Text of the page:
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An Ardrishaig barman was fined £3,500 but spared jail by a Campbeltown sheriff last Thursday.
At an August court Blair MacDonald Johnston, 41, of 9 Brae Road, appeared on indictment and pleaded guilty, under provocation, to a charge of assault, severe injury and permanently disfiguring one of two men.
The graduate, with a degree in sports injuries and rehabilitation, who works in Aviemore, pleaded guilty to a further charge, also under provocation, of assaulting a second man, knocking him to the ground and repeatedly punching him.
The charges related to an incident in an Islay hotel when Johnston was attacked by two customers, before he rendered one of them unconscious and stamped on his head.
At that hearing the sheriff was shown a CCTV film of the incident in the early hours of November 8 last year at Number One Pub, formerly the White Hart, 1 Charlotte Street, Port Ellen.
The film also showed a subsequent fight which led to a customer being helicoptered to hospital in Glasgow, with multiple fractures and a bleed on the brain.
The silent CCTV film opened with all three men talking at the bar in the early hours.
Johnston returned behind the bar to be followed by one man who knocked him to the floor.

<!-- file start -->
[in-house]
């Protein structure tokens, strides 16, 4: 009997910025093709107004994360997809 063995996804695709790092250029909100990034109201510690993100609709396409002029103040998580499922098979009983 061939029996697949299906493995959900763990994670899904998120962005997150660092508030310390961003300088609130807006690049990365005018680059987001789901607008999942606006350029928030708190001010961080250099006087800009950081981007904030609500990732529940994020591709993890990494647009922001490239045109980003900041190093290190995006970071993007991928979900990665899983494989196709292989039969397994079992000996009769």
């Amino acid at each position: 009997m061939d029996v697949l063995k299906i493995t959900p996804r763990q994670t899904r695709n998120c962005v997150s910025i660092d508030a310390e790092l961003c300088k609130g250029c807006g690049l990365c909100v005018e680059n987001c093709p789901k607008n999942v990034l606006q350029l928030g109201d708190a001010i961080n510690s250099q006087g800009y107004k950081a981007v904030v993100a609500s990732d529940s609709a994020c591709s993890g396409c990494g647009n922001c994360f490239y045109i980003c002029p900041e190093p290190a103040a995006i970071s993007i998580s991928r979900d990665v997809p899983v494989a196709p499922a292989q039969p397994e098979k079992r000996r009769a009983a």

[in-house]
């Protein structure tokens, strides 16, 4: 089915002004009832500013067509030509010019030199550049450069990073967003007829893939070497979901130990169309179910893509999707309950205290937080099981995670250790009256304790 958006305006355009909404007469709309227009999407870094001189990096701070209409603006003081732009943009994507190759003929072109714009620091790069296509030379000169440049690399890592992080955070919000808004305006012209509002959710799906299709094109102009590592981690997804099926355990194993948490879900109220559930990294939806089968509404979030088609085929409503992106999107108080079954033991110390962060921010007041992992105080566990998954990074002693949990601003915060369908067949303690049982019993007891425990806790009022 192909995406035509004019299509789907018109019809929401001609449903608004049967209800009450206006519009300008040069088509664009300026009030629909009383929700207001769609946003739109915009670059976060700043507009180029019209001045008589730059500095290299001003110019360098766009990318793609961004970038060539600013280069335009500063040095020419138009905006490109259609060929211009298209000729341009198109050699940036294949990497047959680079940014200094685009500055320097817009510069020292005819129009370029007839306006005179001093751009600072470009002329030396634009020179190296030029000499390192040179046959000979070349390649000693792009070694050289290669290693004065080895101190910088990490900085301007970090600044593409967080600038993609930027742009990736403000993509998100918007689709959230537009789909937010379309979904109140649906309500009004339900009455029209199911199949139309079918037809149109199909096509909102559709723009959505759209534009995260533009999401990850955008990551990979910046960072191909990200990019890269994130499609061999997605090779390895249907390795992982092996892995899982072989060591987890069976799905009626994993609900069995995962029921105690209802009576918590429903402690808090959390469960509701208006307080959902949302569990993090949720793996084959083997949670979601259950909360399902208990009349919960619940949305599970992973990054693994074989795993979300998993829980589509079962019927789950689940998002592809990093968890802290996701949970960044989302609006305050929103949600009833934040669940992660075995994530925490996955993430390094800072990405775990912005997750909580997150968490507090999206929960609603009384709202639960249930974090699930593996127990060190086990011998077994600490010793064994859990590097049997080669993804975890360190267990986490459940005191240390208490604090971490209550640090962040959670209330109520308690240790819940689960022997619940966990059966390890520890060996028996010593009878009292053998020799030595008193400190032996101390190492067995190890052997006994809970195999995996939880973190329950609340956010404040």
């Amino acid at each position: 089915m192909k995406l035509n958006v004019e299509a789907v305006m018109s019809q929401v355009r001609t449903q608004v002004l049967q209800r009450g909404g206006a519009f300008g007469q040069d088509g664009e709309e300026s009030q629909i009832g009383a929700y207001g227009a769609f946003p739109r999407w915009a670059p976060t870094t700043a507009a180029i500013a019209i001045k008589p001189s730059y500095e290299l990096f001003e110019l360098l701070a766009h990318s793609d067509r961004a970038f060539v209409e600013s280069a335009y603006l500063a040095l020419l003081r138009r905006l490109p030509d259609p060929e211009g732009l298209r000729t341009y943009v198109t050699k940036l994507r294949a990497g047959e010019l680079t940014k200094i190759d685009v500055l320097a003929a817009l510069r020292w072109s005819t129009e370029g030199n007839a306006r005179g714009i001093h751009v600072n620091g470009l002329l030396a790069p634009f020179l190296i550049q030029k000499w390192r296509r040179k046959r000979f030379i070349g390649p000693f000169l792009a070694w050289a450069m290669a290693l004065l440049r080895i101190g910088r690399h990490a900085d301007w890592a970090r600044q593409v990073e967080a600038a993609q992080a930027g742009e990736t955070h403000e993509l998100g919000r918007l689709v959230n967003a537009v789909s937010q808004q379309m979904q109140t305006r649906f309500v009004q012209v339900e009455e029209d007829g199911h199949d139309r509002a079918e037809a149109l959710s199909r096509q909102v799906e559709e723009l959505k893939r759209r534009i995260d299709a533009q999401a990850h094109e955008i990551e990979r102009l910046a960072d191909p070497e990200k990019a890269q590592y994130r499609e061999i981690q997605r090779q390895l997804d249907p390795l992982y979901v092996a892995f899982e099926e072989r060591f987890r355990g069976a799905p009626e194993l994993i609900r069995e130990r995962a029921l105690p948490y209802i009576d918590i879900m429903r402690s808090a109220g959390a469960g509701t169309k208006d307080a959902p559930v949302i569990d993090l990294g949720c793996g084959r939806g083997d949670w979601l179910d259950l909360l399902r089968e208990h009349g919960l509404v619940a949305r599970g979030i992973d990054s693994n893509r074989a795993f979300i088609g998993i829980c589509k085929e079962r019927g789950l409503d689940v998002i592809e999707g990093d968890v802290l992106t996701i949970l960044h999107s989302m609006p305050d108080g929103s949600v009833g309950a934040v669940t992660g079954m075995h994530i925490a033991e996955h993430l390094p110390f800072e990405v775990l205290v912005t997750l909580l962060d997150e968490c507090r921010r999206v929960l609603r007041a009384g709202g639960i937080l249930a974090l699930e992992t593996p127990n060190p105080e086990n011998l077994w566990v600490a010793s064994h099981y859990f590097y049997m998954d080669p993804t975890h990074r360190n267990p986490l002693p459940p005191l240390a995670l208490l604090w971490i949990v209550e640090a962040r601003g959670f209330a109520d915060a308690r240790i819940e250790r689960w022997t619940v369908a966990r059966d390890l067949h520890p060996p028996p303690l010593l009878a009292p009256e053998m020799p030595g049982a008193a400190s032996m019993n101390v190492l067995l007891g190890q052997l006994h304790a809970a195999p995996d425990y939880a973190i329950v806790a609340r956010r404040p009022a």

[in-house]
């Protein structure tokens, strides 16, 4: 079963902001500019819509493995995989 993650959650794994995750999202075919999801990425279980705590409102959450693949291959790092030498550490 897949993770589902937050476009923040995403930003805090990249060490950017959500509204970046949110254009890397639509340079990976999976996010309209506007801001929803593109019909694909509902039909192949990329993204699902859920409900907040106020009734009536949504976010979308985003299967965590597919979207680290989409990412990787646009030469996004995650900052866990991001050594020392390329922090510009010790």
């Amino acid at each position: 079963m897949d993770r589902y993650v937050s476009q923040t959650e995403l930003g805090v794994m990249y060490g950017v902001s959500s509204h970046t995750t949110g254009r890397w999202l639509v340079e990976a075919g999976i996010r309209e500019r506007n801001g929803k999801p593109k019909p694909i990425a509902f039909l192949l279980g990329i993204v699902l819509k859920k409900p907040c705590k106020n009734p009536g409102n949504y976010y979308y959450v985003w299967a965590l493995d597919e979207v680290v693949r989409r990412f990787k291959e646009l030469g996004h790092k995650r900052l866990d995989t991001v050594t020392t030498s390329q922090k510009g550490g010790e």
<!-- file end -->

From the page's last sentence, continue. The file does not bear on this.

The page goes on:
The other man also went behind the bar and attacked Johnston.
Later a scuffle erupts, as the two men leave the bar and they return fighting. Johnston lays one man flat and stamps on his forehead before fighting the other man.
Eventually the pair stumble outside where one collapsed and the other dialled 999.
The most seriously injured man was seen by a consultant, at 8.50am, in Glasgow’s Queen Elizabeth hospital where it was established, that, there was no danger to his life, but he had fractures to his cheekbone and eye-socket.
In mitigation Johnston’s defence solicitor said: ‘The nature of the provocation was cowardly.
‘My client is a sensitive man, the (pre-sentencing) report was positive, he is in full-time employment and involved with a mountain leaders group giving something back to society.
‘He has had considerable problems coming to terms with what he did and his mental health is an issue.’
Sheriff Patrick Hughes restricted Johnston’s liberty for eight months, with an electronic tag confining the barman to his home, from 1am to 8am and warned him that any infringement would lead to prison.
He also imposed 200 hours of unpaid work and ordered the fine be repaid at £200 a month.
Summing up Sheriff Hughes said: ‘At the end of your shift you were faced with two men who had taken too much drink and you showed considerable patience.’
Sheriff Hughes added that, notwithstanding the provocation, the mere act of stamping on someone’s head could have led to even more serious injuries and the case being heard at a higher court.